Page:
I haven’t logged any other beers from the Brewshed Brewery, but a quick look at Untappd suggests their output is interesting. One in particular I’d like to get my hands on is the Rioja Porter, which is matured in old Lan rioja oak casks.
As for the Pale Cocoa beer; it is brewed with cocoa pulp, so presumably that does have some influence. It could be a while before I’m able to determine the effects one way or the other. This is a nice beer though.
While we’re on it, we may as well have a shuft at a couple more.
Cocoa Hops
Cocoa Hops is a 4.4% porter from The Chocolate Café in Ramsbottom. A loose pun on the popular child’s breakfast cereal, it is brewed by the local Irwell Works Brewery – a fine example of local business collaboration. I scored it only 2.5 out of 5 as I felt it was a bit thin, and I could barely detect any chocolate influence. It was nice to try though.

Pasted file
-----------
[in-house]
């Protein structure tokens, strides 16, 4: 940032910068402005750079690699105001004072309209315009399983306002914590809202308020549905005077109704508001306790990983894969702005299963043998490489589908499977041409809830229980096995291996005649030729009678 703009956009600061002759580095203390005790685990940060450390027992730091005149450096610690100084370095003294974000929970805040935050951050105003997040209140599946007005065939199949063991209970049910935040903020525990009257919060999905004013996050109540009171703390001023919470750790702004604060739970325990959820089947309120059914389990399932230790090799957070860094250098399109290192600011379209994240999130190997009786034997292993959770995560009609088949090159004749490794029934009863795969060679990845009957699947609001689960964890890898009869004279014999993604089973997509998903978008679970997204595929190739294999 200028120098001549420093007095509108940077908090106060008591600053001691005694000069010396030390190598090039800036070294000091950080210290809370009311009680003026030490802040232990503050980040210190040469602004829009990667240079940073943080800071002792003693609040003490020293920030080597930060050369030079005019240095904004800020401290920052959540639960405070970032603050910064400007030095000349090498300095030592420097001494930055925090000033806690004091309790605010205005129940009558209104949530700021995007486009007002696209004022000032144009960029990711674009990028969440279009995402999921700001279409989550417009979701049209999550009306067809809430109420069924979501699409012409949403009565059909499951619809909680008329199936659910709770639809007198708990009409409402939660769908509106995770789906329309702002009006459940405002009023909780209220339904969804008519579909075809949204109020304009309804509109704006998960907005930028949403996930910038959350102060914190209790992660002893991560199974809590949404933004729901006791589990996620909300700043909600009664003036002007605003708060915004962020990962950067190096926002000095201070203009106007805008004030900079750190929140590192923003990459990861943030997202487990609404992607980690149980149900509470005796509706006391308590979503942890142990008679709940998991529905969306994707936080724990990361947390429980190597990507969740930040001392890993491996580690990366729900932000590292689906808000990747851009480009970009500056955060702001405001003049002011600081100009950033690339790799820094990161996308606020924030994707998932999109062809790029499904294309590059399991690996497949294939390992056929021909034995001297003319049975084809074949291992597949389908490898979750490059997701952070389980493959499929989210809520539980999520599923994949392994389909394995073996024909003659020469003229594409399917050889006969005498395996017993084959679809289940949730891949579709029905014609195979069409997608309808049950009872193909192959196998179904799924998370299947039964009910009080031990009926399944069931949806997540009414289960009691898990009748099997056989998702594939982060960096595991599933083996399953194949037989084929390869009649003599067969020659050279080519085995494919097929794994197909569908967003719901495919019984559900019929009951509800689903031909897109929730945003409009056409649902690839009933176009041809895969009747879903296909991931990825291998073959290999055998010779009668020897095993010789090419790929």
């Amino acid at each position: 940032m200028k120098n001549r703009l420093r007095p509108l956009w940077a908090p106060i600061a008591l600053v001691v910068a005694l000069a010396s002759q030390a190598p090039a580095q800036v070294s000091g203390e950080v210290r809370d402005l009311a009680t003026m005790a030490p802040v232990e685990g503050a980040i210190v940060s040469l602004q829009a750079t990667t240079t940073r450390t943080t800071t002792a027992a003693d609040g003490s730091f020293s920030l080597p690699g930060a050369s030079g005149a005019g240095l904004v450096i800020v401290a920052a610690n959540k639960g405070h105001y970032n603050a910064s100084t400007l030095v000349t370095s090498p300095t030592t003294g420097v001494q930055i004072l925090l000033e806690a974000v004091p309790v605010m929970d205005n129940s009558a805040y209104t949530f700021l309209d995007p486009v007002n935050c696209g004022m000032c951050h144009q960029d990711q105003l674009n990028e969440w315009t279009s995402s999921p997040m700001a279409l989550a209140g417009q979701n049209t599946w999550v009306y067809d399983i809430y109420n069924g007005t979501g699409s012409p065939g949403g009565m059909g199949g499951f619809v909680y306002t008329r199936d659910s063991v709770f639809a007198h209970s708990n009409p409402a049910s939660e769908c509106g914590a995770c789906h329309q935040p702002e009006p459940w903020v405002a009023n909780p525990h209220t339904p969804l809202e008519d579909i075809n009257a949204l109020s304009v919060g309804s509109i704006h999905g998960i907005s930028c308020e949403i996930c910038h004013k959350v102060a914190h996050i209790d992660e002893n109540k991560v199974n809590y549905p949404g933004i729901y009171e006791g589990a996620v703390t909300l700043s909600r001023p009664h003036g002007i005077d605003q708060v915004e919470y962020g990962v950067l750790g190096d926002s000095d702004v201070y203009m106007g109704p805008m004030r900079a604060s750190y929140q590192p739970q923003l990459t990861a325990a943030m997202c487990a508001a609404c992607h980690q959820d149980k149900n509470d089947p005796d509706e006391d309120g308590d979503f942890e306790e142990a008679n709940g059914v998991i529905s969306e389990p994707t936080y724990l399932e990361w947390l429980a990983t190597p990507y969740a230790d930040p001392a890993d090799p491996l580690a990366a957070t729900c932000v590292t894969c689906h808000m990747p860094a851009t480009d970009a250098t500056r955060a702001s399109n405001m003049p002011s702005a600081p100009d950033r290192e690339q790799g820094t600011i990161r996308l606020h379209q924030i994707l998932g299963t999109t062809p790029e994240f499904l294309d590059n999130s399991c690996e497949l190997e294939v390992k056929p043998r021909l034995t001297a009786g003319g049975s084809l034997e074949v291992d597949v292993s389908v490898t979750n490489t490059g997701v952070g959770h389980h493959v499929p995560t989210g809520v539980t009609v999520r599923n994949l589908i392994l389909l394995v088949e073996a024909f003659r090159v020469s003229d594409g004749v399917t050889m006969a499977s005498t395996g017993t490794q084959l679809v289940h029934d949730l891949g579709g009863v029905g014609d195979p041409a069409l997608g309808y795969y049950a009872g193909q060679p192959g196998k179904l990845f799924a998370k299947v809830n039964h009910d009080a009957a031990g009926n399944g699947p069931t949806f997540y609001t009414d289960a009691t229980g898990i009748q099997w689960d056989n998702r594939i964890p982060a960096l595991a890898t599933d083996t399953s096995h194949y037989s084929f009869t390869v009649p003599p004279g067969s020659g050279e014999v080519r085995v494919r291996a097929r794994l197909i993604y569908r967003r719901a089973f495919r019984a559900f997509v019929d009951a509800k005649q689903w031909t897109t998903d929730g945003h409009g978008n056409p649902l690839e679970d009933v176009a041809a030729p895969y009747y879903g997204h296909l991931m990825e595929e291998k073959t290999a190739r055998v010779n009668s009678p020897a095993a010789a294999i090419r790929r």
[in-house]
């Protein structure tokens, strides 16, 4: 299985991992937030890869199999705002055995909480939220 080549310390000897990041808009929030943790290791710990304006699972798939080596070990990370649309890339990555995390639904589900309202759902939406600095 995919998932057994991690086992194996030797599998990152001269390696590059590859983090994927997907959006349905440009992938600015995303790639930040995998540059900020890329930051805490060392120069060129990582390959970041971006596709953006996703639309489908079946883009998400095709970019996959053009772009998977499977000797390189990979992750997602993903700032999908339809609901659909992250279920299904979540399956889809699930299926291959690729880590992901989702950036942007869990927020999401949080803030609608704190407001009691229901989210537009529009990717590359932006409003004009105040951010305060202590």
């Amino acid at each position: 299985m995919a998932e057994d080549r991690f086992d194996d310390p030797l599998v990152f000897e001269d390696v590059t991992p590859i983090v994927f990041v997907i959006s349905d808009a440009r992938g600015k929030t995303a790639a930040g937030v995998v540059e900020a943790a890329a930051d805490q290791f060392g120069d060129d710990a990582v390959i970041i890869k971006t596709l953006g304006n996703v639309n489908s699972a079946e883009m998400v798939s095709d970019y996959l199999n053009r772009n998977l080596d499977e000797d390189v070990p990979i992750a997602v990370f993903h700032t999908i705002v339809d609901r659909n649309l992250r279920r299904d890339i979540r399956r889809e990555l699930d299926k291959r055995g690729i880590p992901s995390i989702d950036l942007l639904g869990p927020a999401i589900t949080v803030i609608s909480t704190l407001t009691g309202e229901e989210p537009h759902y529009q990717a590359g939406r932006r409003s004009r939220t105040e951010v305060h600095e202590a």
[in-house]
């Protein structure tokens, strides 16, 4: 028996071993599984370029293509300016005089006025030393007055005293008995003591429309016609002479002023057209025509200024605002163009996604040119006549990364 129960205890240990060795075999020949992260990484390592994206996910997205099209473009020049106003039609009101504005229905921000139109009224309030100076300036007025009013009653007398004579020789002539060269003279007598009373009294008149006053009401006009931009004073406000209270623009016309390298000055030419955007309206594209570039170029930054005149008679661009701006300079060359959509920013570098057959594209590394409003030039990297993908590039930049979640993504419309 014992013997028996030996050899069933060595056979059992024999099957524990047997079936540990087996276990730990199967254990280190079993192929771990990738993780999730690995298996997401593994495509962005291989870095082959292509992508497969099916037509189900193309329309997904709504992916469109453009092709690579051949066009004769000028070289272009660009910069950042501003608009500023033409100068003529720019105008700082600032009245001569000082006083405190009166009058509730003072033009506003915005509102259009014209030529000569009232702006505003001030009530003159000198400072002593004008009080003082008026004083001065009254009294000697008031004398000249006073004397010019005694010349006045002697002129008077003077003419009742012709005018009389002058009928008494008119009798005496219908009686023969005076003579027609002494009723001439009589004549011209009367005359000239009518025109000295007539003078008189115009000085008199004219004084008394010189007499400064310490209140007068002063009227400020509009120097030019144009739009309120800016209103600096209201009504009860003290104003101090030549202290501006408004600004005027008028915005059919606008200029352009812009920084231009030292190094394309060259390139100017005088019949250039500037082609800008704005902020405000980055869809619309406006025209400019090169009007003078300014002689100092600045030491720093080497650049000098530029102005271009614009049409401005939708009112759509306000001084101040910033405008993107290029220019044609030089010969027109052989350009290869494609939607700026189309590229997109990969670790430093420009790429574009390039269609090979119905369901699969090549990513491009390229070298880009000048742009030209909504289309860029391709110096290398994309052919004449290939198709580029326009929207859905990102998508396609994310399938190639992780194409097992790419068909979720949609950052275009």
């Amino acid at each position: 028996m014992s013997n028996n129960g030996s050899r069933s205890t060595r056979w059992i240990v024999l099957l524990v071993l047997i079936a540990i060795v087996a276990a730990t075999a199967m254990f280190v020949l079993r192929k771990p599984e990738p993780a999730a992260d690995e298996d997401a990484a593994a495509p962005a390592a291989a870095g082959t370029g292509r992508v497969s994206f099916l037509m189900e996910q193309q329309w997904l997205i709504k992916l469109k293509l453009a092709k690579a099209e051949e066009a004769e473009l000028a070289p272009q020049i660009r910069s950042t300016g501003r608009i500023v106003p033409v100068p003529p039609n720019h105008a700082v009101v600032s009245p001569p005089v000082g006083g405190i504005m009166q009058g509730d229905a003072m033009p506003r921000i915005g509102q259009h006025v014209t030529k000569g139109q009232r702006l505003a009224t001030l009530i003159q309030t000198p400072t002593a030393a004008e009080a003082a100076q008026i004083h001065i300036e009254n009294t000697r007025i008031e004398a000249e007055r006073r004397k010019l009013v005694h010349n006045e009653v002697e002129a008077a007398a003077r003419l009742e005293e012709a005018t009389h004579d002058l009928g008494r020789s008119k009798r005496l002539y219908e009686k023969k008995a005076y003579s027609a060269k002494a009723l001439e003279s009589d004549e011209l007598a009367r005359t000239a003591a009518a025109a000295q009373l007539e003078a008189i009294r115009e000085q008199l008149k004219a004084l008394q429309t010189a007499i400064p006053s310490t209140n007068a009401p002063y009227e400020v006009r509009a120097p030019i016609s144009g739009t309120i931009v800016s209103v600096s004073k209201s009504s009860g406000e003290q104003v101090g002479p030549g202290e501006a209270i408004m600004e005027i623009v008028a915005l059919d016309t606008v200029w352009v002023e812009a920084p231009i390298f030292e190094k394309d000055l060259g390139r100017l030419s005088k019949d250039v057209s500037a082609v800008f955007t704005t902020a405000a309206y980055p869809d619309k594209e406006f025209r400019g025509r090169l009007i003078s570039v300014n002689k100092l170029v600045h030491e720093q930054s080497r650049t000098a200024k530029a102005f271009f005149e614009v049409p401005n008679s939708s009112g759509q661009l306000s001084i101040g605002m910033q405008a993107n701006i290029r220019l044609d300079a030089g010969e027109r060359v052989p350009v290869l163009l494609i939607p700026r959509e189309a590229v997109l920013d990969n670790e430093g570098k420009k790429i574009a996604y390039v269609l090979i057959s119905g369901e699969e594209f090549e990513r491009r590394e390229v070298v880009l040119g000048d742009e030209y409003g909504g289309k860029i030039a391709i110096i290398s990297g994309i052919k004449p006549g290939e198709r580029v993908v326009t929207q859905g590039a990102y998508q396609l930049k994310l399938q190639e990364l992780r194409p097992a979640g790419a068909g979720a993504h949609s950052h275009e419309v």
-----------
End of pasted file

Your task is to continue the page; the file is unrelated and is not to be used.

Young’s Double Chocolate Stout
Double chocolate. Two words that in combination will make a lady’s seat moisten. That’s all very well for ice cream. And cookies. But what about beer? Well this is right up Mrs Cake’s street, and she absolutely loved it. I found it merely average, in spite of a generous 5.2% ABV, scoring it 3 out of 5.
Did it taste of chocolate? Well, probably, in a slightly bitter way.
Finally, I’ve had a quick look at Untappd and found three other chocolate beers that I’ve tried. These came up when I typed “chocolate” into the search field. Here’s how I scored them:
Chocolate Snap (4.9%) by Offbeat Brewery – 3.5/5
Old Tom Chocolate (6%) by Robinsons Brewery – 3/5
Triple Chocoholic (4.8%) by Saltaire Brewery – 3.5/5
Then, when I typed “cocoa”, the two beers that started this post came up, along with Thornbridge’s Cocoa Wonderland (6.8%), which I scored 4/5.